Since Senate Bill (SB) 3 passed in 2016, the state minimum wage has increased every year since then. In 2017, the minimum wage began at $10 for employers with 25 employees or less and $10.50 for employers with 26 employees or more. In 2023, the minimum wage increased to $15.50 for all employers regardless of the number of employees. Each year’s increase considered several factors including job growth, state budget forecasts and inflation.
However, SB 3 only addressed a minimum wage up to 2022 and a high of $15. Future increases would be based on the U.S. Consumer Price Index and cost-of-living provisions. Therefore, a ballot measure successfully received approval for 2024 California voters to consider increasing the minimum wage to $18 by 2026.
“California is proving once again that it can get things done and help people get ahead,” former governor Edmund Brown, who signed SB 3, said in a press release. “This plan raises the minimum wage in a careful and responsible way and provides some flexibility if economic and budgetary conditions change.”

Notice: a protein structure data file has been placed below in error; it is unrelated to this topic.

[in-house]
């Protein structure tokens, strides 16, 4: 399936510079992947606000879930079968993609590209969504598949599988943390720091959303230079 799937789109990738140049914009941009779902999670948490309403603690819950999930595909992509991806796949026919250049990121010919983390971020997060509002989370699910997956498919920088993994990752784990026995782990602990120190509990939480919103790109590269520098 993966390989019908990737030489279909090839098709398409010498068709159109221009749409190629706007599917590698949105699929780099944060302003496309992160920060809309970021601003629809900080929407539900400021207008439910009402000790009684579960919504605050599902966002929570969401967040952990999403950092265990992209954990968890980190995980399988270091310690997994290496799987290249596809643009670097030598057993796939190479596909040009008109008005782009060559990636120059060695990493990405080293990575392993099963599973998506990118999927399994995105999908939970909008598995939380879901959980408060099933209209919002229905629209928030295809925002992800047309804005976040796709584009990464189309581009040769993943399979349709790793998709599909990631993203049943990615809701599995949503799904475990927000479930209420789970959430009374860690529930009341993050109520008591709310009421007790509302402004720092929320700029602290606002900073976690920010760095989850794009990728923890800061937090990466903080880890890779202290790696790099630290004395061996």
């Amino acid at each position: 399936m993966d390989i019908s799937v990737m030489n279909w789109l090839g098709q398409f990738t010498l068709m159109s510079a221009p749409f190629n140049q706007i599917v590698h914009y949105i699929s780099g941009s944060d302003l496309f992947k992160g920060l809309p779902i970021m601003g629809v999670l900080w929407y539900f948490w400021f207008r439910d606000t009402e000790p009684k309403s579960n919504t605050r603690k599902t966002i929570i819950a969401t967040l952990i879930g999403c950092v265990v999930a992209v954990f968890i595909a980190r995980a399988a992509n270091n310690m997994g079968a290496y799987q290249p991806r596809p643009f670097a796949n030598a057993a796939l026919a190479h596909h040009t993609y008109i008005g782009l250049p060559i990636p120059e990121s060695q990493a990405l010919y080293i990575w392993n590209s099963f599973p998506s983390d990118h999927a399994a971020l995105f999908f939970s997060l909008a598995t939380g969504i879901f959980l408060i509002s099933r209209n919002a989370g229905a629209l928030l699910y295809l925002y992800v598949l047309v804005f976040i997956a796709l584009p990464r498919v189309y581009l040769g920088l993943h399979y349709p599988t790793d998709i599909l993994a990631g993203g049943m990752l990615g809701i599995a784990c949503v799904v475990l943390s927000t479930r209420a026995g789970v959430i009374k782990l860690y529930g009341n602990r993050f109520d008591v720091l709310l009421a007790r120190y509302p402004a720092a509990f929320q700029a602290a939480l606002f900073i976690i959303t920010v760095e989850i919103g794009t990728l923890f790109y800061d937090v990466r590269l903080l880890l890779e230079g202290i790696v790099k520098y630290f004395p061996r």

Legalization of jaywalking
Signed in 2022, AB 2147 removes laws and penalties preventing pedestrians from crossing a road. The bill argues that a “reasonably careful person would realize there is an immediate danger of collision” due to vehicles. Pedestrians do not have to use a crosswalk with traffic control signals and can choose to cross a roadway when no cars are present. Assessments will be conducted to examine the effects of the bill.
The bill’s other goals include effects on law enforcement resources and encouraging more people to walk rather than drive.
“It should not be a criminal offense to safely cross the street. When expensive tickets and unnecessary confrontations with police impact only certain communities, it’s time to reconsider how we use our law enforcement resources and whether our jaywalking laws really do protect pedestrians,” bill sponsor and Assemblymember Phil Ting said in a press release. “Plus, we should be encouraging people to get out of their cars and walk for health and environmental reasons.”
Pink tax abolished